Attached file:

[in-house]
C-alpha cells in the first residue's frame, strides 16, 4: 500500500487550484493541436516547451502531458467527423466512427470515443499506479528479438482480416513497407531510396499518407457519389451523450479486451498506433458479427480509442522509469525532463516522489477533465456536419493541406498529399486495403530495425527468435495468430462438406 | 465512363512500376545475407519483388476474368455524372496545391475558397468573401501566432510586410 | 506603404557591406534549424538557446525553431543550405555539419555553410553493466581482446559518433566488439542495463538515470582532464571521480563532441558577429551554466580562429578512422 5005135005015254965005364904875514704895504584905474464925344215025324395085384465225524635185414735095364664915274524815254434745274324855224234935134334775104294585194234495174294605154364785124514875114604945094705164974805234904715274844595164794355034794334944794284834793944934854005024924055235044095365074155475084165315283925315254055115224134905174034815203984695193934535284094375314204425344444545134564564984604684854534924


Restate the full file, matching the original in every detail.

[in-house]
C-alpha cells in the first residue's frame, strides 16, 4: 500500500487550484493541436516547451502531458467527423466512427470515443499506479528479438482480416513497407531510396499518407457519389451523450479486451498506433458479427480509442522509469525532463516522489477533465456536419493541406498529399486495403530495425527468435495468430462438406 | 465512363512500376545475407519483388476474368455524372496545391475558397468573401501566432510586410 | 506603404557591406534549424538557446525553431543550405555539419555553410553493466581482446559518433566488439542495463538515470582532464571521480563532441558577429551554466580562429578512422 5005135005015254965005364904875514704895504584905474464925344215025324395085384465225524635185414735095364664915274524815254434745274324855224234935134334775104294585194234495174294605154364785124514875114604945094705164974805234904715274844595164794355034794334944794284834793944934854005024924055235044095365074155475084165315283925315254055115224134905174034815203984695193934535284094375314204425344444545134564564984604684854534924